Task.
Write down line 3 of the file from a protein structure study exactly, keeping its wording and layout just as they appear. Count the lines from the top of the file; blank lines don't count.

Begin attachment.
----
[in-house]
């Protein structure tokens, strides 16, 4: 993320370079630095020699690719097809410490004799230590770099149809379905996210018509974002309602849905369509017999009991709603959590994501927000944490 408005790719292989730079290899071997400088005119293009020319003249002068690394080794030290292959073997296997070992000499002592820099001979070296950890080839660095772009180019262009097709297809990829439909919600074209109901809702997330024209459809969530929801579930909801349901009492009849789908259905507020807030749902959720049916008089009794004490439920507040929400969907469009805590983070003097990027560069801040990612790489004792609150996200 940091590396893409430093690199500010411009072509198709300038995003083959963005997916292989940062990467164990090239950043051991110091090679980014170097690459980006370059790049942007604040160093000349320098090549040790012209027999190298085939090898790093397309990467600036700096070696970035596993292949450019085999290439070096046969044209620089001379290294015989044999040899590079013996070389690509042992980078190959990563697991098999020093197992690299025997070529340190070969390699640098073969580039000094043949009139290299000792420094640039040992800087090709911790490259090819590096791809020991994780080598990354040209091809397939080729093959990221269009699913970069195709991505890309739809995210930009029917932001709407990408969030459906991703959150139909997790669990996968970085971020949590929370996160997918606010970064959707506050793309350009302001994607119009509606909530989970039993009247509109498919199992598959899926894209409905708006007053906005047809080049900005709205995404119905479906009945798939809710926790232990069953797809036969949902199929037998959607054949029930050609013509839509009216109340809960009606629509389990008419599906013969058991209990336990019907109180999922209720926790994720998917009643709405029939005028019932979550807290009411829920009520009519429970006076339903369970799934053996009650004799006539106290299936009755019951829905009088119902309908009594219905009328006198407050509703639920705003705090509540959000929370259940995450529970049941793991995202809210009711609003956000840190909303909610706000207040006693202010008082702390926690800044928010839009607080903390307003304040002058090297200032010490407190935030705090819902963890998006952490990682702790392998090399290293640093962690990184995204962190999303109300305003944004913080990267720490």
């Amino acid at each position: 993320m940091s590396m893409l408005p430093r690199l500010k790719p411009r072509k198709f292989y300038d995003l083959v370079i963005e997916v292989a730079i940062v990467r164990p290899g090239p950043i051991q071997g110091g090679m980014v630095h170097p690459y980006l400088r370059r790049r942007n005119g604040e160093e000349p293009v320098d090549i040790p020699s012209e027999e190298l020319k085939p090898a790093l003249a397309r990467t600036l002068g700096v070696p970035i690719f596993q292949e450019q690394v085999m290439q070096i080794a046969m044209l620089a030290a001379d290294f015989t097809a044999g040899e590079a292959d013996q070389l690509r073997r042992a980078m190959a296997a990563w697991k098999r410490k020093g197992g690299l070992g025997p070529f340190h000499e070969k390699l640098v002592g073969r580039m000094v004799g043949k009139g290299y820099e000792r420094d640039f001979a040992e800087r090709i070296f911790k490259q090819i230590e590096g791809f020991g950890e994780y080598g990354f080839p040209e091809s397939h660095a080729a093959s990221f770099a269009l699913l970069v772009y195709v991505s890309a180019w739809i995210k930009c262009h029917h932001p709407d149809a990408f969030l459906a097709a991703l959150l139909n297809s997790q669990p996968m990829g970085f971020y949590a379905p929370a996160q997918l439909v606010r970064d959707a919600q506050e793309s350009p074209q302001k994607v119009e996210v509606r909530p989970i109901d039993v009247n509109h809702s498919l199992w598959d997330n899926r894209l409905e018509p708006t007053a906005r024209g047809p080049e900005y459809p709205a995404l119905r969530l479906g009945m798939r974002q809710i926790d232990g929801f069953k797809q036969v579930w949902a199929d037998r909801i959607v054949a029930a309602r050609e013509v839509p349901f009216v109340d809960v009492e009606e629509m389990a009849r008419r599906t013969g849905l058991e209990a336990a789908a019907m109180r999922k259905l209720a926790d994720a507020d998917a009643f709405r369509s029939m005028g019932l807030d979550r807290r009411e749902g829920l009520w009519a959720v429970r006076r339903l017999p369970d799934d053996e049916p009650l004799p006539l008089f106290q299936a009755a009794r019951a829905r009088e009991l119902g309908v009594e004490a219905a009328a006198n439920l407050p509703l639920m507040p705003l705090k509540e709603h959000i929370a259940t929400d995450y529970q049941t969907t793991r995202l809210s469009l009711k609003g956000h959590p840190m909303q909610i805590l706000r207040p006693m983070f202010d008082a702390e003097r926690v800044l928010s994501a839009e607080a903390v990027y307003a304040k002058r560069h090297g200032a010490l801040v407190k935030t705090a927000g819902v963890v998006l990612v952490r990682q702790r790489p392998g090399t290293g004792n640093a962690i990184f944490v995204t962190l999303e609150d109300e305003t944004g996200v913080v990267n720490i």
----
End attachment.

């Amino acid at each position: 993320m940091s590396m893409l408005p430093r690199l500010k790719p411009r072509k198709f292989y300038d995003l083959v370079i963005e997916v292989a730079i940062v990467r164990p290899g090239p950043i051991q071997g110091g090679m980014v630095h170097p690459y980006l400088r370059r790049r942007n005119g604040e160093e000349p293009v320098d090549i040790p020699s012209e027999e190298l020319k085939p090898a790093l003249a397309r990467t600036l002068g700096v070696p970035i690719f596993q292949e450019q690394v085999m290439q070096i080794a046969m044209l620089a030290a001379d290294f015989t097809a044999g040899e590079a292959d013996q070389l690509r073997r042992a980078m190959a296997a990563w697991k098999r410490k020093g197992g690299l070992g025997p070529f340190h000499e070969k390699l640098v002592g073969r580039m000094v004799g043949k009139g290299y820099e000792r420094d640039f001979a040992e800087r090709i070296f911790k490259q090819i230590e590096g791809f020991g950890e994780y080598g990354f080839p040209e091809s397939h660095a080729a093959s990221f770099a269009l699913l970069v772009y195709v991505s890309a180019w739809i995210k930009c262009h029917h932001p709407d149809a990408f969030l459906a097709a991703l959150l139909n297809s997790q669990p996968m990829g970085f971020y949590a379905p929370a996160q997918l439909v606010r970064d959707a919600q506050e793309s350009p074209q302001k994607v119009e996210v509606r909530p989970i109901d039993v009247n509109h809702s498919l199992w598959d997330n899926r894209l409905e018509p708006t007053a906005r024209g047809p080049e900005y459809p709205a995404l119905r969530l479906g009945m798939r974002q809710i926790d232990g929801f069953k797809q036969v579930w949902a199929d037998r909801i959607v054949a029930a309602r050609e013509v839509p349901f009216v109340d809960v009492e009606e629509m389990a009849r008419r599906t013969g849905l058991e209990a336990a789908a019907m109180r999922k259905l209720a926790d994720a507020d998917a009643f709405r369509s029939m005028g019932l807030d979550r807290r009411e749902g829920l009520w009519a959720v429970r006076r339903l017999p369970d799934d053996e049916p009650l004799p006539l008089f106290q299936a009755a009794r019951a829905r009088e009991l119902g309908v009594e004490a219905a009328a006198n439920l407050p509703l639920m507040p705003l705090k509540e709603h959000i929370a259940t929400d995450y529970q049941t969907t793991r995202l809210s469009l009711k609003g956000h959590p840190m909303q909610i805590l706000r207040p006693m983070f202010d008082a702390e003097r926690v800044l928010s994501a839009e607080a903390v990027y307003a304040k002058r560069h090297g200032a010490l801040v407190k935030t705090a927000g819902v963890v998006l990612v952490r990682q702790r790489p392998g090399t290293g004792n640093a962690i990184f944490v995204t962190l999303e609150d109300e305003t944004g996200v913080v990267n720490i």